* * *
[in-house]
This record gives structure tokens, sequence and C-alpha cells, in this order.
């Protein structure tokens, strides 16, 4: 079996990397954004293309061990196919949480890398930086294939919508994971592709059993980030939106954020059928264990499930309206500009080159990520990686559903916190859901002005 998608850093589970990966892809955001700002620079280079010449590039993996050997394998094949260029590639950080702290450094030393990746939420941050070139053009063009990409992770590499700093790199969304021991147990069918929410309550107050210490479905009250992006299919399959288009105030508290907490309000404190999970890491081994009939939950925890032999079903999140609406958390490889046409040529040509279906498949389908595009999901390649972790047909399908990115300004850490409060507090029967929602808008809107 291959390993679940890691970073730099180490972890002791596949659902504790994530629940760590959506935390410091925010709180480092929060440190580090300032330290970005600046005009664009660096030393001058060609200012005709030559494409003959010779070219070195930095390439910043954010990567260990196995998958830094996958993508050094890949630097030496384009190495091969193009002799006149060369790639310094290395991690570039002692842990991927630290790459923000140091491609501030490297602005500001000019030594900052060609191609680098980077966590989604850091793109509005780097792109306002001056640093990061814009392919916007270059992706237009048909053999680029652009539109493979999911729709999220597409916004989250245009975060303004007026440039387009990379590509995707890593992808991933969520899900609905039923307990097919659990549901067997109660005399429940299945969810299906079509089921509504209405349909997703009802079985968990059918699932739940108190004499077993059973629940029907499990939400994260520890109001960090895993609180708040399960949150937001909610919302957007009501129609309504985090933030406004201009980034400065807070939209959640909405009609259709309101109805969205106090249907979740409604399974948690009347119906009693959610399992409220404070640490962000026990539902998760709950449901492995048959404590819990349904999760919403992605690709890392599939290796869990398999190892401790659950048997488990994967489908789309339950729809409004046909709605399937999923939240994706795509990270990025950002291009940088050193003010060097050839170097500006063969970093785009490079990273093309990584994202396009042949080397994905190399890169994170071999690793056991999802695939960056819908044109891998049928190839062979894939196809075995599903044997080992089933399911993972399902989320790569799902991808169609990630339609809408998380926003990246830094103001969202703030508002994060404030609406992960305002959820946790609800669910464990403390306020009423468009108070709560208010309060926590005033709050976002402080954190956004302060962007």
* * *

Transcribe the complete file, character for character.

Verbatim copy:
[in-house]
This record gives structure tokens, sequence and C-alpha cells, in this order.
């Protein structure tokens, strides 16, 4: 079996990397954004293309061990196919949480890398930086294939919508994971592709059993980030939106954020059928264990499930309206500009080159990520990686559903916190859901002005 998608850093589970990966892809955001700002620079280079010449590039993996050997394998094949260029590639950080702290450094030393990746939420941050070139053009063009990409992770590499700093790199969304021991147990069918929410309550107050210490479905009250992006299919399959288009105030508290907490309000404190999970890491081994009939939950925890032999079903999140609406958390490889046409040529040509279906498949389908595009999901390649972790047909399908990115300004850490409060507090029967929602808008809107 291959390993679940890691970073730099180490972890002791596949659902504790994530629940760590959506935390410091925010709180480092929060440190580090300032330290970005600046005009664009660096030393001058060609200012005709030559494409003959010779070219070195930095390439910043954010990567260990196995998958830094996958993508050094890949630097030496384009190495091969193009002799006149060369790639310094290395991690570039002692842990991927630290790459923000140091491609501030490297602005500001000019030594900052060609191609680098980077966590989604850091793109509005780097792109306002001056640093990061814009392919916007270059992706237009048909053999680029652009539109493979999911729709999220597409916004989250245009975060303004007026440039387009990379590509995707890593992808991933969520899900609905039923307990097919659990549901067997109660005399429940299945969810299906079509089921509504209405349909997703009802079985968990059918699932739940108190004499077993059973629940029907499990939400994260520890109001960090895993609180708040399960949150937001909610919302957007009501129609309504985090933030406004201009980034400065807070939209959640909405009609259709309101109805969205106090249907979740409604399974948690009347119906009693959610399992409220404070640490962000026990539902998760709950449901492995048959404590819990349904999760919403992605690709890392599939290796869990398999190892401790659950048997488990994967489908789309339950729809409004046909709605399937999923939240994706795509990270990025950002291009940088050193003010060097050839170097500006063969970093785009490079990273093309990584994202396009042949080397994905190399890169994170071999690793056991999802695939960056819908044109891998049928190839062979894939196809075995599903044997080992089933399911993972399902989320790569799902991808169609990630339609809408998380926003990246830094103001969202703030508002994060404030609406992960305002959820946790609800669910464990403390306020009423468009108070709560208010309060926590005033709050976002402080954190956004302060962007």